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Lethbridge Herald Newspaper Archives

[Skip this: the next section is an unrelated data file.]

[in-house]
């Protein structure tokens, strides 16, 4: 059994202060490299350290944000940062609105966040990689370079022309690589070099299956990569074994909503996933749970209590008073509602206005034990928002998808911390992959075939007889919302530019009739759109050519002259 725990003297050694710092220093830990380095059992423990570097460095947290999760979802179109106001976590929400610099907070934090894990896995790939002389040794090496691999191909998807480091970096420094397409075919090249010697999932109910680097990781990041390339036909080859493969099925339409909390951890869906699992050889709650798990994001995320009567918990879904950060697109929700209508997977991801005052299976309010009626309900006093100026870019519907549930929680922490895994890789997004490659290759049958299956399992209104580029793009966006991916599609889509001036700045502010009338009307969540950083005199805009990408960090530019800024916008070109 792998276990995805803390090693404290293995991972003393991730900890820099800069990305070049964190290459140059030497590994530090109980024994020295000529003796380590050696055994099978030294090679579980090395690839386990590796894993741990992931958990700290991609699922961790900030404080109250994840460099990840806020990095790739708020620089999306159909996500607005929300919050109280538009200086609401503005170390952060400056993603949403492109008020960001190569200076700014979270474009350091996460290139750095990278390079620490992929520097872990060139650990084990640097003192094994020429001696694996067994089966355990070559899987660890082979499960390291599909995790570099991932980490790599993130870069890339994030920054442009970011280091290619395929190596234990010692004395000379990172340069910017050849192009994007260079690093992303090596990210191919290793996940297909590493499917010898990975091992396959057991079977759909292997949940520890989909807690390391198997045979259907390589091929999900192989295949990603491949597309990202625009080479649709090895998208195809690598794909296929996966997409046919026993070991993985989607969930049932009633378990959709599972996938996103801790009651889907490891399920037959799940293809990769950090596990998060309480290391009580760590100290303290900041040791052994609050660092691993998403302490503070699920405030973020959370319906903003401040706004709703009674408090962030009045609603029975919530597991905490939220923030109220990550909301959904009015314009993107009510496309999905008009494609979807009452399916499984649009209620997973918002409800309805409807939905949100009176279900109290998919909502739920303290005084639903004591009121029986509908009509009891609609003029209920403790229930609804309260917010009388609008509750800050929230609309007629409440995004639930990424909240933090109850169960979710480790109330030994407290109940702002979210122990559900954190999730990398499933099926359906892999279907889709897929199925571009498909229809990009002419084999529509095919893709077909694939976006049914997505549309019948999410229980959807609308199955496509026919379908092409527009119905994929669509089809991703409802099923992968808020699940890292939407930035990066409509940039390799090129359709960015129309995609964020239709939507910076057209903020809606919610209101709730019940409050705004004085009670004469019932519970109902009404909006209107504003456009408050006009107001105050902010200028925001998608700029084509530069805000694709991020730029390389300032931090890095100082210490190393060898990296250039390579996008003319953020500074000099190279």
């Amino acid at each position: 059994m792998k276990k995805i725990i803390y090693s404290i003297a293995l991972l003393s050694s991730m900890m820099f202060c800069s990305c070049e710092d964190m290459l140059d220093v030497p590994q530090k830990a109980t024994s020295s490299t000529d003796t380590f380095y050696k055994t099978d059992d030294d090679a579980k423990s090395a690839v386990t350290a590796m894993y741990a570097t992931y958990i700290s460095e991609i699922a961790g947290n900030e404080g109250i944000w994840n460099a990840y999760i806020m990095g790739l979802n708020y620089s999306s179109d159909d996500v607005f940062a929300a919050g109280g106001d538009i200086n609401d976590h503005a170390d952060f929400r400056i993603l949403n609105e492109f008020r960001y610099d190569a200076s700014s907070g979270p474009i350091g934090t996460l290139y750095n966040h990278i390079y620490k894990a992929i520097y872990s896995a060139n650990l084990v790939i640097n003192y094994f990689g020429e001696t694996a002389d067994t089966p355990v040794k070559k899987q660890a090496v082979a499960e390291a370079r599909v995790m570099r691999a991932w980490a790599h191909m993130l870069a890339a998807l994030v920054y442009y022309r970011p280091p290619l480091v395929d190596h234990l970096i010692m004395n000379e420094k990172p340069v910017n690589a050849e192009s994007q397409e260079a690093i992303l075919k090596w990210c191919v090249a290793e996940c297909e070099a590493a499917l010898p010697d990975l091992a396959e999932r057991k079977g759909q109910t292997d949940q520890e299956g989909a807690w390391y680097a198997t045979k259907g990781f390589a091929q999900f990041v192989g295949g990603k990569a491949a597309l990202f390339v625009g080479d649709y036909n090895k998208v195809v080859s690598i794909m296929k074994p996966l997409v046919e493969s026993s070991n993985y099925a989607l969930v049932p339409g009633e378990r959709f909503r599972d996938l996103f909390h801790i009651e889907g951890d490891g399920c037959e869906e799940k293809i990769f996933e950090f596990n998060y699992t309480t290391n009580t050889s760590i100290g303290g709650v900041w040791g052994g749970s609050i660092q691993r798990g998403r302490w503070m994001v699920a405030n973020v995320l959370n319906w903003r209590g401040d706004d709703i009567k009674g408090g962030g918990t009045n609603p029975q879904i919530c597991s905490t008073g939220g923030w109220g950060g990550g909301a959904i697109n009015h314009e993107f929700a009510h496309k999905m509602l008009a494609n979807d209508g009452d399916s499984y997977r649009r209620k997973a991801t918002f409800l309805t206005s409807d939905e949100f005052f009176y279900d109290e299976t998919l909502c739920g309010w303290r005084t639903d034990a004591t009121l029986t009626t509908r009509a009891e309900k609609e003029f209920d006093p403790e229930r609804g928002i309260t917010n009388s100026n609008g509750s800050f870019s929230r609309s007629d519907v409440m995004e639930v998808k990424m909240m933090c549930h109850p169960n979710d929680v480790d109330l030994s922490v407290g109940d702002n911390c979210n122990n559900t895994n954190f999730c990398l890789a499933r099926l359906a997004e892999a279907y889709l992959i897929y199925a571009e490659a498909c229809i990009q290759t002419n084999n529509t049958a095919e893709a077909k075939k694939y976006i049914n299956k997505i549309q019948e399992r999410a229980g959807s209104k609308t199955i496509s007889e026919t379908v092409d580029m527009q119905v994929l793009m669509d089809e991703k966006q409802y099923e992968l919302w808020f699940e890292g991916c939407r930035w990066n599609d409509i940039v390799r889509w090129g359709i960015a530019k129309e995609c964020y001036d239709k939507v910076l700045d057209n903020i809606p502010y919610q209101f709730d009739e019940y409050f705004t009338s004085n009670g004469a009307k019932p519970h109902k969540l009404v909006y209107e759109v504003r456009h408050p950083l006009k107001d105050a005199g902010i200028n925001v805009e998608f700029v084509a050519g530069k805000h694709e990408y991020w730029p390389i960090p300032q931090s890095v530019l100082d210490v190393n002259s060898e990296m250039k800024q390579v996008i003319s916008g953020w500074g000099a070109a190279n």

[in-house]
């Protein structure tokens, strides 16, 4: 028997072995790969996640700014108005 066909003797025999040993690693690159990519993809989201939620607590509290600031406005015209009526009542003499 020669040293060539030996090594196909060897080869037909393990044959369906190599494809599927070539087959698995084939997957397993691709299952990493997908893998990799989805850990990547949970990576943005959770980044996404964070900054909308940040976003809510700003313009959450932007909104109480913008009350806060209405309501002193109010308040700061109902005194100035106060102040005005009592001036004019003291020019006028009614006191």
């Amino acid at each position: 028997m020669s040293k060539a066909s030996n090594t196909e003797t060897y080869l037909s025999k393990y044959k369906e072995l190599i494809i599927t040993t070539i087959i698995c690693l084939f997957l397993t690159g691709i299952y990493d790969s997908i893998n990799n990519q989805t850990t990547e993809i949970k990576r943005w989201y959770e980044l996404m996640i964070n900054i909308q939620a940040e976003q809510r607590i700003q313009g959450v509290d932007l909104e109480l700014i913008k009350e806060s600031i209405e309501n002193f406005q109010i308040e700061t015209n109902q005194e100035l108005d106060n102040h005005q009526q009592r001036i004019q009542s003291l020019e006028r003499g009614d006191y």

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Lethbridge Daily Herald (Newspaper) - September 11, 1913, Lethbridge, Alberta Tlim'sclay, .SeptiMulH-i1 11. TIIK J.ETHBKIDGE DAILY HERALD Page 5 Board of Trade Hoars Paper on Question of Immediate Interest, Wholesale terminal at the niid- oitrkc-ts ftee'K board of trade luncheon today, when a paper prepared hy E. N. Barker, president ot the Associated Boards at Trade, read. The ivhlch follow H, a very compreht-flaivc review of tho 'marketing quesilon In the west, unti hears out the lUea advanced by Jf. have been forcc-u to actually advance It represents a tax upon each resi dent of the city, "a tax .collected "as a payment for our inefficiency." Something to NoU In regard to retail municipal mar Kels it would appear, that, In New York, the retail markote conductec by the city do not pay expenses, and do not bring the producer and con- sumer together whtt-h the object aimed at. "The wholesale exchange ot of the new season's fashions in Costumes and Mantles A MAGNIFICENT DISPLAY EXQUISITE NEW CREATIONS You are cordially invited to our show rooms to make a critical inspection of our stock of exclusive models for the season 1913-1914. Never before in the history of our many years of business career have we shown such a corn- that will be seen this Fall and Winter in the great centres of fashion-LONDON, JARIS, VIENNA and NEW YORK--have been adapted and made expressly for us to meet the needs and satisfy the taste of a discriminating general public. If there is any thing: designed and adapted to be popular this season, we have it. Suits that bctpcak ind beauty, in every line. Expert tailoring In every ssam. Quality in every Inch of material. Smartest ccat models. Latest sWrt Ideas ant prices never, before heard of for such rr.BKhandiw. That's the atory briefly told. Suit Prices to Coat Prices to THE ROYAL STORE Southard Block 5123rd Ave. S. oo .mich handling of the Erdaller pro-j these causes are cot so easily adjust- uce, too many acts of different kinds they represent the social and .re perforraffd before the farming pro- economical changes jKldoatal to the nation's and Trccld's ''Our faulty marketing syelem, on the other hand, seems Ineicusable; it can easily be remedied." Trie Alternative The farmer, the producer, BOW baa uce, In its many varieties, ray onto the tables of the city con- Thus tbe price is cut down o the farmer or producer and the irice is put up to tbe consumer. The oluttons of these problems are come- by study organization not outiofibuBlni ml by.-'ilniptlfylng present metupdi but he -may so that the producer can get Into ship man In the regular, larger and better market in he cities at all -times of the year; and that tbe middleman can have some place lo go where he can pur- chase what he wishes to retail et would give Belters the greatest lumber of buyers to sell lo. The up of mirketB makes for. ifgher prfcM for the markets attrtct neither produce nor customers as the large market does." We might say this would apply to iU oVr Bouthern Alberta products, and two Klt6matiTea. He may eell to the him" offering sh. stable 'markets 'took' city on the chance of getting a higher price, t-Jt safeguarded only by the bohesty'of the commission man. Eith- er plan-Is hard on him. Even a large -crop "may yield hltn scarcely enough so much expense of hunting It lip. jto pay ;for (u transportation to the The retail merchant aliould'be and the faulty and expensive In our larger towns and cities, to go 16 attribution which Is all that we can the central market and load his own i wagon v.-Ilh what he requires U> retail at (he store I. e.f ot products grown within the country. Home Produce now afford U, "In. municipally owned and operated terminal markets .the produce voulrt be delivered, without waste, to licens- ed city'auctioneers, working In a cen- Municipal wholesale markets would Jtral where all buyers, largo thus obviate the shipping Into-, tho and Email, would have their repre firovtuce of a good deal .of produce 'Bentalives. There It would be dis- that is shipped in from a distance, and thus !F a greater tas on the city posed of at the highest prices which could he obtained, and tbe money Tho building up of stable markets, ______ __ such as municipal wholesale markets, foci" supply is less regarded hy tbe would stimulate tho production of the normal laws of supply and demand [requisite articles to -be sold in three consumer, as much of would be Gent back without delay to mlgbt- be found close to our doors.) toe producer." than hy the steamship railroad marketa. U seems to be the Idea In companies. That surnmstTzes i tlie southern Alberta, too much, that U is melancholy retail, market situation. Note this: such wholesale markets as the city has establlahed are conduct-' ed at a Is the obvious conclusion? The institution of properly located wholesale markets controlled hy the city would stem to bs' the policy of Ihe future." It would seem that when cities grow to large proportions muni- cipal relai] mailtets fall to supply the needs Quoting again from the same re- port; "The and chbapeat dlalrl- button of (arm products among the peuple of this city Is.alniust as es- sential to (heir best tbe and cheap distribution among lime enough to provide markets after them of or light, fari-i pro- Gilts that Last To knlrei, ipoorw fcnd fancy of qcaliir and beauty for a If 1 Thli brand 11 knofffl .''SifptrFlatetfiat Ween" mwi and tfco heaviest tilrcr plat. Known for (0 yean, i 'Solrt by Dcvlcro ducts con a I itn lo and rnuat conllntia to, the major portion of our food supply, j-el, during the past twenty which shown Rtich splendid pro- p-oss in most branches of com- munity developmenl, if thing has done to facilitate and perfect this distribution. It would feem that what ?re need Is more con- centrated effort, and. If one might say Jl, v.-hen produce Is to be moved it should ba moved mere In IPF.B In srriEili 3oie, especially when going Into towns or cities AhCro It has to be hanrtleil again. Under our pros en t system there Is too nincb focal retail Ehtarinv over the railroads, "and (he material is raised, or lo'walt and see what there Is for salo'and then try and it- We forget thtt not even the farmer is fool enough lo work long at growing (even If he ever commences) or fool enough to grow things that arc not required or that he cannot sell. We are relating some ol the faults of the past and these- arc faults to be found all orer .ibis North American continent, hut rapidly exchanged for belter methods. Ono weak spot In our armor U being found and one of '.ha chief reasons !CT the downward turn of farming in many places with Impoverished land is loaa of hope. We in Alberta made a qutck move wbon we found that exclusive grain growing was not going to carry ns to where we wlBhed to go. Into the land of riches at break neck speed without too much work, nnd by denl of wind around hotel cor- ridors, tut wo cannot mako a success of mixed farming without more better organization, or without more thpufc'U and particularly effort tban Id being put upon this matter by towti and city. Inhabitant whose duty it la to help himself and at tba same tfno the farmer on the To go 'back to tho report and quota again "Xot nil. the high cost of living can bo credited to poor marketlrip- (here arc other causes, ot "Enormous savings -would be cer- aln. "Wasto effort would be obtain- d." The stimulating effort upon the grower .of prompt and absolutely fa'.r .altstnanattp, free from false con- as sometimes are created now 'or the purpose- of controlling the market, wo aid be instant aneous. knowing that he had an open market, would be encouraged to produce as rvjch RS ho could. The buyer, no for speculative prices, would buy nufe freely. The appar- ent anomaly of lower prices to the consumer and higher prices to tho fanner would be Inevitable. Where, at present, r-rodactlon !a In many cas- es hieing actually, decreased It would be Immediately augmented. In Munich, Germany, a' municipal terminal market bas been In operation less two years and we rend of this, "In building the market they miscalculated tho whole thing, they bad based their plans on calculation? of tho clty'6 consumption. After the market was opened and the farmers thAt a and certain out- ao sooner our larger cities ,11 lines with the steady flow-In fcny linV'cari be guarantee'tl, ihe sooner will the material be produced to make that flow and In- crease It does the commerical and what does the banker de- mand? Stability, o: as much as of It he can obtain. What does the farmer require and which he' has never bad meted out to him In the same measure? Why, the samo thing, stability, and some reas- onable certainty-that he can build bis operations and conduct his business upon some "definite basis, which only reasonably -stable -markets, and a etead'y demand that, he can .supply, can give him. It Is hot a-qestion ol revolution with us, but a.question of irhetber, at the very commencement' of our career, we .will build upon the of others that have made or blunder along for years ho Esrae as they did and then have o go haclc over the same ground suf- cring foolUhiy In the meantime. can Btarl'rlght if we wish, but must all puli together and thfe farmers arc looking to the centres to lead out and do the trlcU.- Municipal markets in Europe yield profit to the municipality. One Ihlng we may state as a (act, and which Is more or less apparent .0 some and v-sry apparent to loose who study the question, which la that Ihe local market cannot be held by the local farmer, even If close in, let was for their produce, they began vending In ao much, very evi- dently Increasing their production, that afmosl Immediately the new ket prorcil to bo Inadequate and It soon became apparent that tbo city vrould without delay, require another Marktt for a great city would be one single wholesale termlnct market, where tho maximum of produce and max- imum, of euPtomeTB-.cotild get. Giving ouslomerB the greatest variety, and on a nt Hi to select from, such a mar- against the carload lot under present conditions tor many reasons lhat arc also very apparent. If we cannot hold the local market in a large i grce for the local farmer-then tbe number of local farmers do, not in- crease, ami the money tfmt should be coming and should be spcnl In our local town does not maleriallrc. Tho money realized at the local maTket woutd mostly be spenl in tho town or j city where" It was paid over. The i